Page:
- The Washington Times - Monday, August 11, 2014


The first TV story that caught my eye Sunday morning, before I absorbed the scroll about a racing accident in upstate New York, was about a guy named Lonnie Bissonnette.

He recently celebrated the 10th anniversary of his BASE jump off the Perrine Bridge in Twin Falls, Idaho, by returning to the scene for another leap. Except this time he was in the wheelchair he’s been in ever since the first visit left him paralyzed when his parachute malfunctioned.

Crazy, right? Whatever it is that causes someone to voluntarily fling himself off a structure 500 feet high, I’m glad it’s not contagious.

After watching Bissonnette’s successful jump — wheelchair and all — I focused on the news from Canandaigua, New York, where 20-year-old driver Kevin Ward Jr. was killed during a sprint car race. That sounded normal enough until realizing that Ward was a pedestrian when three-time NASCAR champion Tony Stewart struck him.

Auto racing is another extreme-type sport in which the thrill (and danger) of participation seems to be reward enough for competitors. We’ve come to accept the fact that death is a realistic outcome in such activities, whether it’s crashing to earth or crashing into a wall.

SEE ALSO: Tony Stewart crash probe focuses on lighting, track

Though both sports require a person to be, you know, a little nuts by normal standards, BASE jumping lives primarily on YouTube. Auto racing is on cable and free TV constantly.

The loss of life on a racetrack is tragic under any circumstances, but this instance is particularly sad because it has nothing to do with racing, per se. Instead, it has everything to do with the macho, tough-guy posturing that exists in the sport’s undercurrent.

That’s what led Ward to leave his vehicle after a wreck and walk onto the track to express his displeasure with Stewart.

But we’ll probably never know whether Stewart’s own emotions played a role in the accident.

Surely he didn’t mean to strike the young driver. Yet, no would be surprised if Stewart was trying to “buzz” him, maybe trying to throw some dirt and a scare, but got closer than intended. Stewart’s nickname is “Smoke” for a reason, namely the figurative cloud that arises when hotheads gets steamed.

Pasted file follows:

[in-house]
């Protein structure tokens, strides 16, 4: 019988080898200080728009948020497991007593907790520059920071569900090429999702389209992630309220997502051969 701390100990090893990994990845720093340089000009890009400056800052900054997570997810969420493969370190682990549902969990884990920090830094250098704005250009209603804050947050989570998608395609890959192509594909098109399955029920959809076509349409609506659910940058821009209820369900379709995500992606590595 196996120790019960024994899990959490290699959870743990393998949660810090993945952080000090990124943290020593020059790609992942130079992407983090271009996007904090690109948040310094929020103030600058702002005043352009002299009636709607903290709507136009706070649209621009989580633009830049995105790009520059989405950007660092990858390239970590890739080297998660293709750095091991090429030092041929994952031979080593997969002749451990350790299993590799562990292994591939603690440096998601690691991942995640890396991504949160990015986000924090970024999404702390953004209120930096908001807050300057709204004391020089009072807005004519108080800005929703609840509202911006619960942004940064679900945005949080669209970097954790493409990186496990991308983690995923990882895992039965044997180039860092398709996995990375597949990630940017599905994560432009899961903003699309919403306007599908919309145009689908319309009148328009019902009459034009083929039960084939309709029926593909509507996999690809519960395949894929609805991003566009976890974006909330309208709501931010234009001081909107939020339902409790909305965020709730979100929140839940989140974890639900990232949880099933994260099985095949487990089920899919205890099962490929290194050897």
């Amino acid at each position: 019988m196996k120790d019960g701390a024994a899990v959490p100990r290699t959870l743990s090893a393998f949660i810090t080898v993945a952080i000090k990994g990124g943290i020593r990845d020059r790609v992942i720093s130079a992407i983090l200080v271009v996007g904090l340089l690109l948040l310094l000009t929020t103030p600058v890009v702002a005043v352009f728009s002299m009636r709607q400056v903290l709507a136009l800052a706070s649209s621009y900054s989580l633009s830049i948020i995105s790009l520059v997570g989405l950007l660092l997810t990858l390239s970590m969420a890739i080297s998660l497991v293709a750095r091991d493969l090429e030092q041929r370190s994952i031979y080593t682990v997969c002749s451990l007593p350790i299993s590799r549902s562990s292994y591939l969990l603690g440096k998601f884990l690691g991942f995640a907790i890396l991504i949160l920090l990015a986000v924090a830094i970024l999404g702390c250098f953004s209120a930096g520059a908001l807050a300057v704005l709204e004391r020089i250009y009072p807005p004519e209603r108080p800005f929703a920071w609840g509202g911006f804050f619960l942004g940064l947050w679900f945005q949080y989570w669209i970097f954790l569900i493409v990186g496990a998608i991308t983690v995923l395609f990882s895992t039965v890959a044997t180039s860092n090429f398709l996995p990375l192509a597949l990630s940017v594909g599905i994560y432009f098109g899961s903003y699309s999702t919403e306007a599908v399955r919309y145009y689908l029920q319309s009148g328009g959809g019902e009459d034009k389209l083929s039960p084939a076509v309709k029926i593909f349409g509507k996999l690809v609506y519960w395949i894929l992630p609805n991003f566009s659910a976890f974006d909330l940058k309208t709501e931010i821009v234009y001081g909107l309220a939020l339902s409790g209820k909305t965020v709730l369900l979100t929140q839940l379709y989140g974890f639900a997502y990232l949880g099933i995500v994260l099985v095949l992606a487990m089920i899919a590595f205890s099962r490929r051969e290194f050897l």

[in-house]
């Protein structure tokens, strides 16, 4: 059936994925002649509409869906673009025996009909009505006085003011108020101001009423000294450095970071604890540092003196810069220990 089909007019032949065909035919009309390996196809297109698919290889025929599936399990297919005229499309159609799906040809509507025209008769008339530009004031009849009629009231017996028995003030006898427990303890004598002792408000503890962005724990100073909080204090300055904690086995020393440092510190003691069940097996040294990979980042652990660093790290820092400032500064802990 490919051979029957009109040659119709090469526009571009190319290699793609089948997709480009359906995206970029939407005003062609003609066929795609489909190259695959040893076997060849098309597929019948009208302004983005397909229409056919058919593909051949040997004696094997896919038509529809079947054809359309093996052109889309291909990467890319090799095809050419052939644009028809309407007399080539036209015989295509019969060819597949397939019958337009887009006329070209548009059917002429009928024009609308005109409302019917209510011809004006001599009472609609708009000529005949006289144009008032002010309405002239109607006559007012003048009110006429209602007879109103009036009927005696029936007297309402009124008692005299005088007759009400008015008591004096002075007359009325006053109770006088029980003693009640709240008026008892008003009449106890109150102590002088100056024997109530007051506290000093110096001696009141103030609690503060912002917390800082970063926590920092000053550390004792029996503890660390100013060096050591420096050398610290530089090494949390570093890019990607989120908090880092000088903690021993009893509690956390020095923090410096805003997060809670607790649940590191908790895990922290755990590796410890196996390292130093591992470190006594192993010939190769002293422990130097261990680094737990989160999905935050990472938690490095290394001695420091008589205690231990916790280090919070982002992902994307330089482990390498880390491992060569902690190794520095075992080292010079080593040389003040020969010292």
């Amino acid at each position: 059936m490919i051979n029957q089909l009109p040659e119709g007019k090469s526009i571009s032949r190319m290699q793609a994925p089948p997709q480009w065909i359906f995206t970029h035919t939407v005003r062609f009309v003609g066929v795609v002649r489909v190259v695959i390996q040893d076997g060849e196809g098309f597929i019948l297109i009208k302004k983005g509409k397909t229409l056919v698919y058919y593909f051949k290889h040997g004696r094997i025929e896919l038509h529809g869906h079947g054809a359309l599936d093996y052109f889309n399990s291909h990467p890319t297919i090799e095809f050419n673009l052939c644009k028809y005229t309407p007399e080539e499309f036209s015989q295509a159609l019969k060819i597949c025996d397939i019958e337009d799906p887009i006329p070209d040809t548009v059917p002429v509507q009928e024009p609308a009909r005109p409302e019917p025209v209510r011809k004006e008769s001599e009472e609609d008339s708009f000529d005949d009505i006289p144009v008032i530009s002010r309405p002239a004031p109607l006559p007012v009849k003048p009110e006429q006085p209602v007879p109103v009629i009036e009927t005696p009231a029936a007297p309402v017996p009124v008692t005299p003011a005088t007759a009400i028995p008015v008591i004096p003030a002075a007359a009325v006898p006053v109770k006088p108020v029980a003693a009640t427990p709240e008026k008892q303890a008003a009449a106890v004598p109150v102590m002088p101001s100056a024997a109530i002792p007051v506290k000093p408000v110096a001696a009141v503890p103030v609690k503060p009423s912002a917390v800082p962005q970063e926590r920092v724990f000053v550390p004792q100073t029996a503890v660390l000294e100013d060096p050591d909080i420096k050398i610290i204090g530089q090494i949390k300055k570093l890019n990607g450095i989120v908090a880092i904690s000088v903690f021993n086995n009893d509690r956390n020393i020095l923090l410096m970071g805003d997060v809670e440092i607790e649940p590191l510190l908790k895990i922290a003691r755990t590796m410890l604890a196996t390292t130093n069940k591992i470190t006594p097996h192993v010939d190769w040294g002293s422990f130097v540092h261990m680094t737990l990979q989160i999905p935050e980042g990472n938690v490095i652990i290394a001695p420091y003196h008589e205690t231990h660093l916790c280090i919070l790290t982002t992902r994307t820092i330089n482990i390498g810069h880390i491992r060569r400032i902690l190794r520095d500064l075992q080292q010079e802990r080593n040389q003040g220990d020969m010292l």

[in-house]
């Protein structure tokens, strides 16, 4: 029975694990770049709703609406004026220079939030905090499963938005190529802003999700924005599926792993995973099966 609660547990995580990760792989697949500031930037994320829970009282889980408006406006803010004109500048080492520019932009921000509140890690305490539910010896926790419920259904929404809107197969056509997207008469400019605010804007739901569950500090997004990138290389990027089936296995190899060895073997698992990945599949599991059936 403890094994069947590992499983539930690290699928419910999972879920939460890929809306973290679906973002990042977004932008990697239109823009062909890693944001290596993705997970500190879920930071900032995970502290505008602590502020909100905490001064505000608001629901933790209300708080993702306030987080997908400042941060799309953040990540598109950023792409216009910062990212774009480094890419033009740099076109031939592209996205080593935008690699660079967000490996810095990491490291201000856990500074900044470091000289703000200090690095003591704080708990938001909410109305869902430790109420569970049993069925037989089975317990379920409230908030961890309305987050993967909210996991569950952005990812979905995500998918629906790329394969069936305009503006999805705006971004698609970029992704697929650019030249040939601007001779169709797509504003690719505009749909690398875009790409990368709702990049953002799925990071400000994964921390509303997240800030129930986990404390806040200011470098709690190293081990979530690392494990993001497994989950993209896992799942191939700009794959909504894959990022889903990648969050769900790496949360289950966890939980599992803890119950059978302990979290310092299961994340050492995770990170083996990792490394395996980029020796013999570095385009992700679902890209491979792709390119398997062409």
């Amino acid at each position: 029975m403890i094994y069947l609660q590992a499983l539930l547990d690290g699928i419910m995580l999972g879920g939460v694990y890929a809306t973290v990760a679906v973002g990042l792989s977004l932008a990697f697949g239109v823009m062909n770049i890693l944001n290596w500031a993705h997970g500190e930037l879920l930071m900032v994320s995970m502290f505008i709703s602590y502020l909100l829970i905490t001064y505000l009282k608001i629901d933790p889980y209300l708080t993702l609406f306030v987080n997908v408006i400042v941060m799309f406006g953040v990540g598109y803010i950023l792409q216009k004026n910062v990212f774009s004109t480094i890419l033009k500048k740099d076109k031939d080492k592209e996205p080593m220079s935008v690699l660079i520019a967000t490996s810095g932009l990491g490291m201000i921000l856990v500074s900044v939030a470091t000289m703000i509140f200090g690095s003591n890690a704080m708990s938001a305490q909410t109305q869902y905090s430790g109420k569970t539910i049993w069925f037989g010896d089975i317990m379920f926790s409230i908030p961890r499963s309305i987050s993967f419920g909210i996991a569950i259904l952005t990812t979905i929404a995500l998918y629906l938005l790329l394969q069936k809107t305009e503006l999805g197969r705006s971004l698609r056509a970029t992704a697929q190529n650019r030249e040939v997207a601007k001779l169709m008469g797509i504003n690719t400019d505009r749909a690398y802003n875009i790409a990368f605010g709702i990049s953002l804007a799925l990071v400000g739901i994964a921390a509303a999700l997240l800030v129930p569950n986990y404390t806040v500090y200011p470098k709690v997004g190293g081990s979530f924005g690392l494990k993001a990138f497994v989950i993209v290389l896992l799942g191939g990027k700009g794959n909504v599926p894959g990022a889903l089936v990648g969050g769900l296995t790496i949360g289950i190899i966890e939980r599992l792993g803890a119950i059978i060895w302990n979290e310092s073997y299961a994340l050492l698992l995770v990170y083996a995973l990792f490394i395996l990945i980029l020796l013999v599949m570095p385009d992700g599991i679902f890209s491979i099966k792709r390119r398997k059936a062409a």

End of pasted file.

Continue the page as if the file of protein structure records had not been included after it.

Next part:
In his final act on this earth, Ward showed signs of Stewart’s fiery side. When Stewart was wrecked by Matt Kenseth during a NASCAR race a couple of years ago, Stewart stormed onto the track and hurled his helmet, bouncing it off the hood of Kenseth’s car.

Interestingly, Stewart wasn’t disciplined for that act of road rage, although he picked up an official reprimand for a similar incident in 1999, when he threw his gloves at Kenny Irwin and reached inside the passenger side window before Irwin sped off.

It’s a shame that NASCAR hasn’t been sterner when drivers behave like children.

The sport is dangerous enough without bringing tempers into play. Anger clouds judgment and there’s not much room for error in cars travelling at high rates of speed.

If Stewart’s right rear tire was a few inches more to the left, Ward would still be alive.

He also would be alive if he didn’t venture into oncoming traffic. Or if he reconsidered after another car swerved to avoid him seconds earlier. Or if he decided to race remote-controlled cars instead of sprint cars.

But Ward loved what he did from the time he began to his fateful end. According to his website, he was 4 when he began racing go-karts and he finished second in his initial race. By the time he was 12, he had won six track championships and about 250 races.

Racing was in his blood and he was unlikely to quit on his own. Maybe he was destined to be a lifer stuck on the minor circuits, far from the bright lights and big tracks, but he seemed determined to reach the highest level.

Or perhaps die trying.

Most of us don’t understand the passion that leads Bissonnette to continue jumping in his wheelchair and leads Stewart to continue racing on dirt tracks in his spare time. But the need for clear-headed thinking and adherence to every safety measure during extreme sports is a necessity.

Accidents happen, with and without reckless behavior being a factor. Bissonnette’s mistake 10 years ago was miscalculating his speed on a flip, opening his chute too early and watching it become entangled on his leg.

Ward’s lapse — and maybe Stewart‘s, too — was letting emotion get the best of him in the midst of a dangerous situation.

Stewart will have to live with the outcome for the rest of his life.

Here’s hoping the lesson learned saves another driver’s life in the future.

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